Narwhal Party


Inclined To The Appetites Of Gravity
03/18/2010, 9:00 am
Filed under: Books, Words | Tags: , , , , ,

In honor of St. Patrick’s Day, which seems to be the day for all things Irish, I’ve decided to post one of my favorite poems from Nobel laureate, Seamus Heaney. Heaney’s obsession with “the bog people” of Ireland has produced beautiful results, combining history, spirituality, tradition, and politics.

I recommend reading his Nobel Prize in Literature acceptance speech here. It’s fantastic, even though it’s not my favorite.


Though it’s a bit long for a blog, it’s worth reading in full. Here is “Kinship,” from his wonderful collection, North.

Kinship
i
Kinned by hieroglyphic
Peat on a spreadfield
To the strangled victim,
The love-nest in the bracken,
I step through origins
Like a dog turning
Its memories of wilderness
On the kitchen mat:
The bog floor shakes,
Water cheeps and lisps
As I walk down
Rushes and Heather.
I love this turf-face,
Its black incisions,
The cooped secrets
Of process and ritual;
I love the spring
Off the ground,
Each bank a gallows drop,
Each open pool
The unstopped mouth
Of an urn, a moon-drinker,
Not to be sounded
By the naked eye.

ii
Quagmire, swampland, morass:
The slime kingdoms,
Domains of the cold-blooded,
Of mud pads and dirtied eggs.
But bog
Meaning soft,
The fall of windless rain,
Pupil of amber.
Ruminant ground,
Digestion of mollusc
And seed-pod,
Deep pollen-bin.
Earth-pantry, bone vault,
Sun-bank, embalmer
Of votive goods
And sabred fugitives.
Insatiable bride.
Sword-swallower,
Casket, midden,
Floe of history.
Ground that will strip
Its dark side,
Nesting ground,
Outback of my mind.

iii
I found a turf-spade
Hidden under bracken,
Laid flat, and overgrown
With a green fog.
As I raised it
The soft lips of the growth
Muttered and split,
A tawny rut
Opening at my feet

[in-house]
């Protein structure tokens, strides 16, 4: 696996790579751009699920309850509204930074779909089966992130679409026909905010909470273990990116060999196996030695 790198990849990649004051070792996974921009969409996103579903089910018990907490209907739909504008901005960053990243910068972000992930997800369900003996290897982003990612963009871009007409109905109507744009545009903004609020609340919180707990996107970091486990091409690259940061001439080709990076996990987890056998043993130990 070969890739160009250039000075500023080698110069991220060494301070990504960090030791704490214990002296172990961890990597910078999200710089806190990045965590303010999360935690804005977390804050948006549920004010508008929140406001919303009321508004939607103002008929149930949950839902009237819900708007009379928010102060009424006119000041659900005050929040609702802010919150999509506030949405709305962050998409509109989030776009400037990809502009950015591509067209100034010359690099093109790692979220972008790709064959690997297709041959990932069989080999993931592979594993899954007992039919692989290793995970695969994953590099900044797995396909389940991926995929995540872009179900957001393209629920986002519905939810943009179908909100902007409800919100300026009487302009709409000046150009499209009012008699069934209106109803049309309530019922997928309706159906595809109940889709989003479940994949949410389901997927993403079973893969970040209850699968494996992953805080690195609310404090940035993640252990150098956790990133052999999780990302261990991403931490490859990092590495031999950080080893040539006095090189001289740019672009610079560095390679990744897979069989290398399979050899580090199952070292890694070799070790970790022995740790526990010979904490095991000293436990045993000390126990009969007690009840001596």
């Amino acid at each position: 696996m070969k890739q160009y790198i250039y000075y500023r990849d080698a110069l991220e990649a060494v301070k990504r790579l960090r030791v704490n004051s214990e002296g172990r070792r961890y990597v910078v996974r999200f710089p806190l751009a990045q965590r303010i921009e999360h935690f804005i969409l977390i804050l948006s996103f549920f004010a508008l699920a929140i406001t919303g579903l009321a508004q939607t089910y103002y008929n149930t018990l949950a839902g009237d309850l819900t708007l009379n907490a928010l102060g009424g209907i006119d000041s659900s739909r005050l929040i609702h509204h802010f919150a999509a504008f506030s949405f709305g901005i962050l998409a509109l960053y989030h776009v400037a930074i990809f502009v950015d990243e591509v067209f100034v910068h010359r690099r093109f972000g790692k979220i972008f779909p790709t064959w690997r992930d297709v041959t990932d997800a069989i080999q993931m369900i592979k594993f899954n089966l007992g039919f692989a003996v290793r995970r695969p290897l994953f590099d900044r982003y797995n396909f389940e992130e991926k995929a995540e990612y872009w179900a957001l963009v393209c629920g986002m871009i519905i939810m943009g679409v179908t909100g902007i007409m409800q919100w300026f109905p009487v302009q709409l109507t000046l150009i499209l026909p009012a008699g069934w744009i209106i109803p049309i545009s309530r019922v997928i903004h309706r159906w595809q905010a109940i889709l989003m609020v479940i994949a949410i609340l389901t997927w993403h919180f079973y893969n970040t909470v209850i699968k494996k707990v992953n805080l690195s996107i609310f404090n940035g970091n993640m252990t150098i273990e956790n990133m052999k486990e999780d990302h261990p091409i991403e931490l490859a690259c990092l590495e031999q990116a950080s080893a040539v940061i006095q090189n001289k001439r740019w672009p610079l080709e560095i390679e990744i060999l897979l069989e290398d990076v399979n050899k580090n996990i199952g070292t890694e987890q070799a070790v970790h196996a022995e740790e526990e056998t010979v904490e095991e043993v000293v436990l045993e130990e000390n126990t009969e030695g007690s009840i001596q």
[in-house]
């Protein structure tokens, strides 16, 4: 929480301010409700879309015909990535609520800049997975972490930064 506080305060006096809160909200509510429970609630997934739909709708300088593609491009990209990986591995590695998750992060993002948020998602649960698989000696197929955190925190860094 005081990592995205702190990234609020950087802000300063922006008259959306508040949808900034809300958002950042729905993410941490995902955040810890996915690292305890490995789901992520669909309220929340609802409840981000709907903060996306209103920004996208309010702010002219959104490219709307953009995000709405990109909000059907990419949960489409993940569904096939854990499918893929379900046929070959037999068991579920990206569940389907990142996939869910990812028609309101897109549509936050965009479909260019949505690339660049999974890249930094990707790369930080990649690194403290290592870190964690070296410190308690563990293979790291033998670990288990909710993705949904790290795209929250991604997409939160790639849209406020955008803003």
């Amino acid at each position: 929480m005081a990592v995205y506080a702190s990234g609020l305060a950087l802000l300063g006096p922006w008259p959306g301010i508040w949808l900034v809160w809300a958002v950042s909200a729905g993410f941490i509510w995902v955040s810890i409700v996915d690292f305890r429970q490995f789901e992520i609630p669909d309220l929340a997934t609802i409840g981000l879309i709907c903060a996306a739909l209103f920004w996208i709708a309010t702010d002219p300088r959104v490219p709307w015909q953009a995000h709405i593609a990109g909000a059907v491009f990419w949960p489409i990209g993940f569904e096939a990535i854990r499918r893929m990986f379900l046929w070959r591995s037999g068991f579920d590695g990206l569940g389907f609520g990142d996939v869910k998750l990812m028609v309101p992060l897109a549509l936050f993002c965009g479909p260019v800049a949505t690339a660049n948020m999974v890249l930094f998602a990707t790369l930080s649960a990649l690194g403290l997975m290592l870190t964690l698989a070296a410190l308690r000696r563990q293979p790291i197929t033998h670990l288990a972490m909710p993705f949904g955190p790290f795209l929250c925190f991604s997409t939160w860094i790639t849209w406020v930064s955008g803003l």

Like a shed skin,
The shaft wettish
As I sank it upright
And beginning to
Steam in the sun.
And now they have twined
That obelisk:
Among the stones,
Under a bearded cairn
A love-nest is disturbed,
Catkin and bog-cotton tremble
As they raise up
The cloven oak-limb.
I stand at the edge of centuries
Facing a goddess.

iv
This centre holds
And spreads,
Sump and seedbed,
A bag of waters
And a melting grave.
The mothers of autumn
Sour and sink,
Ferments of husk and leaf
Deepen their ochres.
Mosses come to a head,
Heather unseeds,
Brackens deposit
Their bronze.
This is the vowel of earth
Dreaming its root
In flowers and snow,
Mutation of weathers
And seasons,
A windfall composing
The floor it rots into.
I grew out of all this
Like a weeping willow
Inclined to
The appetites of gravity.

v
The hand-carved felloes
Of the turf-cart wheels
Buried in a litter
Of turf mould,
The cupid’s bow
Of the tail-board,
The socketed lips
Of the cribs:
I deified the man
Who rod there,
God of the wagon,
The hearth-feeder.
I was his privileged
Attendant, a bearer
Of bread and drink,
The squire of his circuits.
When summer died
And wives forsook the fields
We were abroad,
Saluted, given right-of-way.
Watch our progress
Down the haw-lit hedges,
My manly pride
When he speaks to me.

vi
And you, Tacitus,
Observe how I make my grove
On an old crannog
Piled by the fearful dead:
A desolate peace.
Our mother ground
Is sour with the blood
Of her faithful,
They lie gargling
In her sacred heart
As the legions stare
From the ramparts.
Come back to this
‘island of the ocean’
where nothing will suffice.
Read the inhumed faces
Of casualty of victim;
Report us fairly,
How we slaughter
For the common good
And shave the heads
Of the notorious,
How the goddess swallows
Our love and terror.

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